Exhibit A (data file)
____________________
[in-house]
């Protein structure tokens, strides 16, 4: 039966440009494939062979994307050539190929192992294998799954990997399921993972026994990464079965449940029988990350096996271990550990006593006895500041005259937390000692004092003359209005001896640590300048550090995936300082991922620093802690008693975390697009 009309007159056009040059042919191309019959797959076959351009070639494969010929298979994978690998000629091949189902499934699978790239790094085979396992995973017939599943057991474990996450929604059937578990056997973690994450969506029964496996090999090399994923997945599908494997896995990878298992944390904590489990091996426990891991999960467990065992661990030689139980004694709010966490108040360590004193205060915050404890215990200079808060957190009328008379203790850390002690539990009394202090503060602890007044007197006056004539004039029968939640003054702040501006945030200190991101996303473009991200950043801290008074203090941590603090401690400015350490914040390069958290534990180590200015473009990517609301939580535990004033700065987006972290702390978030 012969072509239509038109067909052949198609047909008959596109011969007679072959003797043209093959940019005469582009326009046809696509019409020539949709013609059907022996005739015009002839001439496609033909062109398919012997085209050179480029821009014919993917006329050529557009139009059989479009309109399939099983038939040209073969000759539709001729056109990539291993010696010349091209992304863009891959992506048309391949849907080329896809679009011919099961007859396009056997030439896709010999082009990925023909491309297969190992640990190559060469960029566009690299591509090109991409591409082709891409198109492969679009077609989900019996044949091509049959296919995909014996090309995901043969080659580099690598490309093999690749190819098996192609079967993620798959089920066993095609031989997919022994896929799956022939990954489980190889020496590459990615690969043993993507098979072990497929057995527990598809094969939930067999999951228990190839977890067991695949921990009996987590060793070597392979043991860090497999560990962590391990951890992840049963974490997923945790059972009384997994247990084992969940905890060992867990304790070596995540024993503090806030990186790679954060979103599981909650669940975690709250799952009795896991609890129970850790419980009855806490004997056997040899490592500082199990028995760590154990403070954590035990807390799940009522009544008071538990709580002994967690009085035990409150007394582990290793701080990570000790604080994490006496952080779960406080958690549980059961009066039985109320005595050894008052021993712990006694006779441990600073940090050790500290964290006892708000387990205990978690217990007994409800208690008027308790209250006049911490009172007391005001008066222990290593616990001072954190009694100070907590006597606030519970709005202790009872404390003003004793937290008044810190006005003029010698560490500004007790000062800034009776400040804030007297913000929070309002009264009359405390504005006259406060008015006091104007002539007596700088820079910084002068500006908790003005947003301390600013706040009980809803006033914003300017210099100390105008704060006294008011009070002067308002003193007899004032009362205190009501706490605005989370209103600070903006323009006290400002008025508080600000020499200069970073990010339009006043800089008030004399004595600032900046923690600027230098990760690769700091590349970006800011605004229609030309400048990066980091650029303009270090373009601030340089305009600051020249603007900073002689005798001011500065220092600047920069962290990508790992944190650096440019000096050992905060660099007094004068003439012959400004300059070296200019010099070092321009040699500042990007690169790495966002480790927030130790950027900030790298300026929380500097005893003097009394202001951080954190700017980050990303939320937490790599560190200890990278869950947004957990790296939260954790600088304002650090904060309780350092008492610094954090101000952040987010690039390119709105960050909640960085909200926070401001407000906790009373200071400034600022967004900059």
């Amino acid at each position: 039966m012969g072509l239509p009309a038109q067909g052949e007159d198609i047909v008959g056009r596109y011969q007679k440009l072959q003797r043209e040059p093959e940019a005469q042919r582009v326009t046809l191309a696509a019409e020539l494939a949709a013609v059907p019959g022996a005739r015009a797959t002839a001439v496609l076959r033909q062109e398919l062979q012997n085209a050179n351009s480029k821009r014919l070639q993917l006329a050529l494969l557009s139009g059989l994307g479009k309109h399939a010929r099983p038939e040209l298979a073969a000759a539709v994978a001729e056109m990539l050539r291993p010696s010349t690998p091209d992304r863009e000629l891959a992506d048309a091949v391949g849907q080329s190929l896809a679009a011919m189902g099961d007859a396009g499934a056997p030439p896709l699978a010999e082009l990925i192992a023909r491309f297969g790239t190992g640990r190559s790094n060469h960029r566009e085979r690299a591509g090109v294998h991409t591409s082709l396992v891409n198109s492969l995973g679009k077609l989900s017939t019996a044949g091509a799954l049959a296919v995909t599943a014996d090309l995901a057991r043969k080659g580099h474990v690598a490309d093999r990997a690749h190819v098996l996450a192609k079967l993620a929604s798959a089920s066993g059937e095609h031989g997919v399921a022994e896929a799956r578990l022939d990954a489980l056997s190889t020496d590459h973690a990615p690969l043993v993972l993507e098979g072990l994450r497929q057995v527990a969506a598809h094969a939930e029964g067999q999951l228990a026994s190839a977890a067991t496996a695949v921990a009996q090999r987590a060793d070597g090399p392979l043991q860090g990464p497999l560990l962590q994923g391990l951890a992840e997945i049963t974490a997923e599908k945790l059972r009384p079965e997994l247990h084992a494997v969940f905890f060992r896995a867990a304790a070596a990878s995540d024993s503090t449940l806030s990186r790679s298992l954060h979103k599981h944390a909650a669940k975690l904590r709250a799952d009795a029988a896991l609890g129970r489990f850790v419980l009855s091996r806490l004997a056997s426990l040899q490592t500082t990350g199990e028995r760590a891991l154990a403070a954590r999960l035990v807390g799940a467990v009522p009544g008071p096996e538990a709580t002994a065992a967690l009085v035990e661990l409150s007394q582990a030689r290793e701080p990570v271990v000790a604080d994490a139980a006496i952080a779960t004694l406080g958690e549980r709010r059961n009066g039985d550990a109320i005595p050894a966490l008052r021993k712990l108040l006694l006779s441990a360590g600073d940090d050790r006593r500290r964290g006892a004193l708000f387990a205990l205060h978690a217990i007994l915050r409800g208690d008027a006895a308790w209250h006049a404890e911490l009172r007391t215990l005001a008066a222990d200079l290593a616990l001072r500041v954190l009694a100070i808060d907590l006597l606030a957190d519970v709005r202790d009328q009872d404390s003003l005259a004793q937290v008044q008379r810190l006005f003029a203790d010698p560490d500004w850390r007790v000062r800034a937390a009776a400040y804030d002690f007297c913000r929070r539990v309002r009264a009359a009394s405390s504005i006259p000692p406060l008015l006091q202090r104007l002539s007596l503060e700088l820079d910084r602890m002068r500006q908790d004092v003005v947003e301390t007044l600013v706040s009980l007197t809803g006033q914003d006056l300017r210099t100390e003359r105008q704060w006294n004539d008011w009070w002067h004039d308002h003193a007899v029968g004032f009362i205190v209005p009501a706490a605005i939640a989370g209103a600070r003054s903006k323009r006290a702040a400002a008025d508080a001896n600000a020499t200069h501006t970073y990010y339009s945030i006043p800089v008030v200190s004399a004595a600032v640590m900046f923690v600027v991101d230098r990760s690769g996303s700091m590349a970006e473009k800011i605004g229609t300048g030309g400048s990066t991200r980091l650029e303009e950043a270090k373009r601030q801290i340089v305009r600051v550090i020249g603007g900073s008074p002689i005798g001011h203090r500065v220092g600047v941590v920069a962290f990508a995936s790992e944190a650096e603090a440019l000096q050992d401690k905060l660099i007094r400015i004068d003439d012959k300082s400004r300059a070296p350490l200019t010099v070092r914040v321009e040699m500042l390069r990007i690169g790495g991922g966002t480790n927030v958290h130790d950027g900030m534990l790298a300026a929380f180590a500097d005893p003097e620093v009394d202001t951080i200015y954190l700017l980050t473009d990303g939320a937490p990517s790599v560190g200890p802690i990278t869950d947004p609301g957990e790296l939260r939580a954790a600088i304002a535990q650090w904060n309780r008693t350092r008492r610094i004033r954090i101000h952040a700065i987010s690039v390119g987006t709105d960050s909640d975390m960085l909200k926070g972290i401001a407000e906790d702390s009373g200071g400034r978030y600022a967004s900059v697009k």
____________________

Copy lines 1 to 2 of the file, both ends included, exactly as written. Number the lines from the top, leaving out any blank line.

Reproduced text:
[in-house]
């Protein structure tokens, strides 16, 4: 039966440009494939062979994307050539190929192992294998799954990997399921993972026994990464079965449940029988990350096996271990550990006593006895500041005259937390000692004092003359209005001896640590300048550090995936300082991922620093802690008693975390697009 009309007159056009040059042919191309019959797959076959351009070639494969010929298979994978690998000629091949189902499934699978790239790094085979396992995973017939599943057991474990996450929604059937578990056997973690994450969506029964496996090999090399994923997945599908494997896995990878298992944390904590489990091996426990891991999960467990065992661990030689139980004694709010966490108040360590004193205060915050404890215990200079808060957190009328008379203790850390002690539990009394202090503060602890007044007197006056004539004039029968939640003054702040501006945030200190991101996303473009991200950043801290008074203090941590603090401690400015350490914040390069958290534990180590200015473009990517609301939580535990004033700065987006972290702390978030 012969072509239509038109067909052949198609047909008959596109011969007679072959003797043209093959940019005469582009326009046809696509019409020539949709013609059907022996005739015009002839001439496609033909062109398919012997085209050179480029821009014919993917006329050529557009139009059989479009309109399939099983038939040209073969000759539709001729056109990539291993010696010349091209992304863009891959992506048309391949849907080329896809679009011919099961007859396009056997030439896709010999082009990925023909491309297969190992640990190559060469960029566009690299591509090109991409591409082709891409198109492969679009077609989900019996044949091509049959296919995909014996090309995901043969080659580099690598490309093999690749190819098996192609079967993620798959089920066993095609031989997919022994896929799956022939990954489980190889020496590459990615690969043993993507098979072990497929057995527990598809094969939930067999999951228990190839977890067991695949921990009996987590060793070597392979043991860090497999560990962590391990951890992840049963974490997923945790059972009384997994247990084992969940905890060992867990304790070596995540024993503090806030990186790679954060979103599981909650669940975690709250799952009795896991609890129970850790419980009855806490004997056997040899490592500082199990028995760590154990403070954590035990807390799940009522009544008071538990709580002994967690009085035990409150007394582990290793701080990570000790604080994490006496952080779960406080958690549980059961009066039985109320005595050894008052021993712990006694006779441990600073940090050790500290964290006892708000387990205990978690217990007994409800208690008027308790209250006049911490009172007391005001008066222990290593616990001072954190009694100070907590006597606030519970709005202790009872404390003003004793937290008044810190006005003029010698560490500004007790000062800034009776400040804030007297913000929070309002009264009359405390504005006259406060008015006091104007002539007596700088820079910084002068500006908790003005947003301390600013706040009980809803006033914003300017210099100390105008704060006294008011009070002067308002003193007899004032009362205190009501706490605005989370209103600070903006323009006290400002008025508080600000020499200069970073990010339009006043800089008030004399004595600032900046923690600027230098990760690769700091590349970006800011605004229609030309400048990066980091650029303009270090373009601030340089305009600051020249603007900073002689005798001011500065220092600047920069962290990508790992944190650096440019000096050992905060660099007094004068003439012959400004300059070296200019010099070092321009040699500042990007690169790495966002480790927030130790950027900030790298300026929380500097005893003097009394202001951080954190700017980050990303939320937490790599560190200890990278869950947004957990790296939260954790600088304002650090904060309780350092008492610094954090101000952040987010690039390119709105960050909640960085909200926070401001407000906790009373200071400034600022967004900059």